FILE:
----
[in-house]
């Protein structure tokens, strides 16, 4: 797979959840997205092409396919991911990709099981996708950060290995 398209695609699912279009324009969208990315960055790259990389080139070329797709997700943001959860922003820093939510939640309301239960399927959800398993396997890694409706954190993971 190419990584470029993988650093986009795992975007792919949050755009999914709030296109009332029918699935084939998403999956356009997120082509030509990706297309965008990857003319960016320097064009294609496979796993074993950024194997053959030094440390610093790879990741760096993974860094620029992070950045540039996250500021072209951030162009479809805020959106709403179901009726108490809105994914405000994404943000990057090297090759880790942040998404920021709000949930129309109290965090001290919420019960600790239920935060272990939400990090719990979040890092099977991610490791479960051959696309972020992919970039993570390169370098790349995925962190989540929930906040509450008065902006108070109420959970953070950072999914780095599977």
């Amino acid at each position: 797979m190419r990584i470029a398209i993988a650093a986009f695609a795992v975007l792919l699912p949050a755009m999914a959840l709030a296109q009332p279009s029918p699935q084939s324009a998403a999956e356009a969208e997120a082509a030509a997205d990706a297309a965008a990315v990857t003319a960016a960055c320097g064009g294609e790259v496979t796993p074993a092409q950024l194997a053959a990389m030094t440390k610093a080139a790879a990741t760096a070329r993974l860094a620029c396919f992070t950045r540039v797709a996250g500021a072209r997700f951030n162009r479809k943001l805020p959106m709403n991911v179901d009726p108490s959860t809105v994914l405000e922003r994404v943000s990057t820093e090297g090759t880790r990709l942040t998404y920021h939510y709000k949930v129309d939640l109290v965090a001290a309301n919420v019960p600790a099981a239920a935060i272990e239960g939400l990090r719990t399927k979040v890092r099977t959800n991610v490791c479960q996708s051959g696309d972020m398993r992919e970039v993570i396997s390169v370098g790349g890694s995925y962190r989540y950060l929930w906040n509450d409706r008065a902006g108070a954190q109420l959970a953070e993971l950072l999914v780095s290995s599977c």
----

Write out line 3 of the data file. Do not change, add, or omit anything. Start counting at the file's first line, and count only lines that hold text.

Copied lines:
């Amino acid at each position: 797979m190419r990584i470029a398209i993988a650093a986009f695609a795992v975007l792919l699912p949050a755009m999914a959840l709030a296109q009332p279009s029918p699935q084939s324009a998403a999956e356009a969208e997120a082509a030509a997205d990706a297309a965008a990315v990857t003319a960016a960055c320097g064009g294609e790259v496979t796993p074993a092409q950024l194997a053959a990389m030094t440390k610093a080139a790879a990741t760096a070329r993974l860094a620029c396919f992070t950045r540039v797709a996250g500021a072209r997700f951030n162009r479809k943001l805020p959106m709403n991911v179901d009726p108490s959860t809105v994914l405000e922003r994404v943000s990057t820093e090297g090759t880790r990709l942040t998404y920021h939510y709000k949930v129309d939640l109290v965090a001290a309301n919420v019960p600790a099981a239920a935060i272990e239960g939400l990090r719990t399927k979040v890092r099977t959800n991610v490791c479960q996708s051959g696309d972020m398993r992919e970039v993570i396997s390169v370098g790349g890694s995925y962190r989540y950060l929930w906040n509450d409706r008065a902006g108070a954190q109420l959970a953070e993971l950072l999914v780095s290995s599977c």